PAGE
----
List of letters
- Č/č (pronounced [t͡ʃ], similar to 'ch' in cheap: Československo, which means Czechoslovakia)
- Š/š (pronounced [ʃ], similar to 'sh' in she: in Škoda listen (help·info))
- Ž/ž (pronounced [ʒ], similar to 's' in treasure: žal "sorrow")
- Ř/ř (only in Czech: special fricative trill [r̝], transcribed as [ɼ] in pre-1989 IPA: Antonín Dvořák listen (help·info))
- Ď/ď, Ť/ť, Ň/ň (palatals, pronounced [ɟ], [c], [ɲ], slightly different from palatalized consonants as found in Russian): Ďábel a sťatý kůň "The Devil and a beheaded horse")
- Ľ/ľ (only in Slovak, pronounced as palatal [ʎ]: podnikateľ "businessman")
- DŽ/Dž/dž (considered a single letter in Slovak, Macedonian, and Serbo-Croatian, two letters in Czech, pronounced [d͡ʒ] džungľa "jungle" - identical to the "j" sound in jungle and the "g" in genius, found mostly in borrowings.)
- Ě/ě (only in Czech) indicates mostly palatalization of preceding consonant:
- "dě", "tě", "ně" are [ɟɛ], [cɛ], [ɲɛ];
- but mě is [mɲɛ] or [mjɛ], and "bě", "pě", "vě", "fě" are [bjɛ, pjɛ, vjɛ, fjɛ].
- Furthermore, until the 19th century, Ǧ/ǧ was used to represent [g] while G/g was used to represent [j].
- Č/č (pronounced [tʃ] like'ch' in cheap)
- Š/š (pronounced [ʃ] like 'sh' in she)
- Ž/ž (pronounced [ʒ] like 's' in treasure)
- Ř/ř (only in Upper Sorbian: pronounced IPA: [ʃ] like 'sh' in she)
- Tř/tř (digraph, only in Upper Sorbian, soft (palatalized) [t͡s] sound)
- Ě/ě (pronounced IPA: [e] like 'e' in bed)
Balto-Slavic Serbo-Croatian, Slovenian, Latvian and Lithuanian use č, š and ž. The digraph dž is also used in these languages but is considered a separate letter only in Serbo-Croatian. The Belarusian Lacinka alphabets also contain the digraph (as a separate letter), and Latin transcriptions of Bulgarian and Macedonian may use them at times, for transcription of the letter-combination ДЖ (Bulgarian) and the letter Џ (Macedonian).
Of Uralic languages, Estonian (and transcriptions to Finnish) use Š/š and Ž/ž, and Karelian and some Sami languages use Č/č, Š/š and Ž/ž. Dž is not a separate letter. (Skolt Sami has more: see below.) Č is present because it may be phonemically geminate: in Karelian, the phoneme 'čč' is found, and is distinct from 'č', which is not the case in Finnish or Estonian, for which only one length is recognized for 'tš'. (Incidentally, in transcriptions, Finnish orthography has to employ complicated notations like mettšä or even the mettshä to express Karelian meččä.) On some Finnish keyboards, it is possible to write those letters by typing s or z while holding right Alt key or AltGr key.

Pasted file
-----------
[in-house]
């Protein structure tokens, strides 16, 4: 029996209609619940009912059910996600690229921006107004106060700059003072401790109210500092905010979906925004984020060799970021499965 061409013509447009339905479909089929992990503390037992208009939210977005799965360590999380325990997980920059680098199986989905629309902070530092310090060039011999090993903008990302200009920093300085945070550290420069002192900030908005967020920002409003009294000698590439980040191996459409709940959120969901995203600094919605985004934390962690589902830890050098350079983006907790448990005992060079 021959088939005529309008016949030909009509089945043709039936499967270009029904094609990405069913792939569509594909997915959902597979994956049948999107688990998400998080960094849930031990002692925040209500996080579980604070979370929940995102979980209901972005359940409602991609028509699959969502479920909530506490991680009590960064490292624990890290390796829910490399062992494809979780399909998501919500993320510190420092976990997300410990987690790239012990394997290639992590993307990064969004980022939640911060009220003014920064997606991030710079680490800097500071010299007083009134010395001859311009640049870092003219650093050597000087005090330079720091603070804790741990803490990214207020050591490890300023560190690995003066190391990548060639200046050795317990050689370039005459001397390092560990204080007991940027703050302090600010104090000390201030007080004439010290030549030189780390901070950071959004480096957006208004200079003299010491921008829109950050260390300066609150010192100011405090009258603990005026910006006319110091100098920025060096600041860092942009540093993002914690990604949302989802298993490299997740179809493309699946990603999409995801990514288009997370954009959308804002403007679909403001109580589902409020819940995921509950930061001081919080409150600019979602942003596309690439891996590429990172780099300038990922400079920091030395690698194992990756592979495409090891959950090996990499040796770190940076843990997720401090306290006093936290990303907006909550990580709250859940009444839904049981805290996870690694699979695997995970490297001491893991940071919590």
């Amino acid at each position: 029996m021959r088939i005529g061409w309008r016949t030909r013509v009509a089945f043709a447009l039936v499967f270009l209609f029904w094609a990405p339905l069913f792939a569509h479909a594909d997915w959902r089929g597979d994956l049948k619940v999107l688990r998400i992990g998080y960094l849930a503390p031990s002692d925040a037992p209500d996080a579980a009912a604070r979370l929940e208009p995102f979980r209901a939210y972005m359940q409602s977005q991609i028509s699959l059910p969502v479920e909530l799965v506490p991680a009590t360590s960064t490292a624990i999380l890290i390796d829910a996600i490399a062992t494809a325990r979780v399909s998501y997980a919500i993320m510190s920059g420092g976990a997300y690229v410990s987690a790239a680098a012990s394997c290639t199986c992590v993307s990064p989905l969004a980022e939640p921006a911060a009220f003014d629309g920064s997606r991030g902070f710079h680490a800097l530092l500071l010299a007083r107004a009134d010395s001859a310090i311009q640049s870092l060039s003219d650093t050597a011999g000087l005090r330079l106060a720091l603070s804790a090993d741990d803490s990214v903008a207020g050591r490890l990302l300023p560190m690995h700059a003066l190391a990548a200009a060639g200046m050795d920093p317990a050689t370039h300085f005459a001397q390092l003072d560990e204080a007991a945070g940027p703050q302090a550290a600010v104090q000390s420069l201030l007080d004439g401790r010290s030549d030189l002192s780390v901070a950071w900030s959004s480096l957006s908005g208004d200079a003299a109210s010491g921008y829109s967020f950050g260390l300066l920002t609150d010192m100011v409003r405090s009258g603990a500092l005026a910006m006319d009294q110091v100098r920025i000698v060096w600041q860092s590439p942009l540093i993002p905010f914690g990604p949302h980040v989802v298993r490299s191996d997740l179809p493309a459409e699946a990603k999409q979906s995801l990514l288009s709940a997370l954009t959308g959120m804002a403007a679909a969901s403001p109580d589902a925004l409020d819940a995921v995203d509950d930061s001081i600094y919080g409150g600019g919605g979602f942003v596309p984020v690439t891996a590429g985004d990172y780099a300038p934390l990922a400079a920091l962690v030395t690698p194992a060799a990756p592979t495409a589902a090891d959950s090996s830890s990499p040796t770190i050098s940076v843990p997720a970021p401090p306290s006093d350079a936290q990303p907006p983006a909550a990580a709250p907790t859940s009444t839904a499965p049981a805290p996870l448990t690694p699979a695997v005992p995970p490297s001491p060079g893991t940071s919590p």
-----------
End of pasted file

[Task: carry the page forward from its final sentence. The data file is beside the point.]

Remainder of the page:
Notice that they are not palatalized but postalveolar consonants. For example, Estonian Nissi (palatalized) is distinct from nišši (postalveolar). Palatalization is typically ignored in spelling, but some Karelian and Võro orthographies use an apostrophe (') or an acute accent (´). In Finnish and Estonian, š and ž (and in Estonian, very rarely č) appear in loanwords and foreign proper names only and when not available, they can be substituted with 'h': 'sh' for 'š', in print.
Skolt Sami uses Ʒ/ʒ (ezh) to mark the alveolar affricate [dz], thus Ǯ/ǯ (ezh-caron or edzh (edge)) marks the postalveolar affricate [dʒ]. In addition to Č, Š, Ž and Ǯ, Skolt Sami also uses the caron to mark palatal stops Ǧ [ɟ] and Ǩ [c]. More often than not, they are geminated: vuäǯǯad "to get".
Finnish Romani uses Ȟ/ȟ.
Lakota uses Č/č, Š/š, Ž/ž, Ǧ/ǧ (voiced post-velar fricative) and Ȟ/ȟ (plain post-velar fricative).
The DIN 31635 standard for transliteration of Arabic uses Ǧ/ǧ to represent the letter ج. ǧīm, on account of the inconsistent pronunciation of J in European languages, the variable pronunciation of the letter in educated Arabic [d͡ʒ~ʒ~ɟ~ɡ], and the desire of the DIN committee to have a one-to-one correspondence of Arabic to Latin letters in its system.
Romanization of Pashto uses Č/č, Š/š, Ž/ž, X̌/x̌, to represent the letters چ, ش, ژ, ښ, respectively. Additionally, Ṣ̌/ṣ̌ and Ẓ̌/ẓ̌ are used by the southern Pashto dialect only (replaced by X̌/x̌ and Ǵ/ǵ in the north).
The caron is also used in Mandarin Chinese pinyin romanization and orthographies of several other tonal languages to indicate the "falling-rising" tone (similar to the pitch made when asking "Huh?"). The caron can be placed over the vowels: ǎ, ě, ǐ, ǒ, ǔ, ǚ. The alternative to a caron is a number 3 after the syllable: hǎo = hao3, as the "falling-rising" tone is the third tone in Mandarin.
Many alphabets of African languages use the caron to mark the rising tone, as in the African reference alphabet.
Paiboon romanizations of Thai uses the caron to indicate the fifth tone of Thai.
For legacy reasons, most letters that carry carons are precomposed characters in Unicode, but a caron can also be added to any letter by using the combining character U+030C ◌̌ COMBINING CARON (HTML
̌), for example: b̌ q̌ J̌.
The characters Č, č, Ě, ě, Š, š, Ž, ž are a part of the Unicode Latin Extended-A set because they occur in Czech and other official languages in Europe, while the rest are in Latin Extended-B, which often causes an inconsistent appearance.
Unicode also encodes U+032C ◌̬ COMBINING CARON BELOW (HTML
̬), for example: p̬.
|Look up caron in Wiktionary, the free dictionary.|
|Look up háček in Wiktionary, the free dictionary.|
- Wells, John C. (1990). "caron". Longman pronunciation dictionary. Harlow, England: Longman. p. 121. ISBN 0582053838.
- Andrew West, Antedating the Caron
- Baddeley, Susan; Voeste, Anja (2012). Orthographies in Early Modern Europe. Berlin: De Gruyter Mouton. pp. 258–261. ISBN 9783110288179.
- "Friûl.net" (in Italian). Friul.net. Retrieved 2013-10-06.
- Lazuri Font / Lazca Font, Lazca yazı karakterleri, Lazuri.com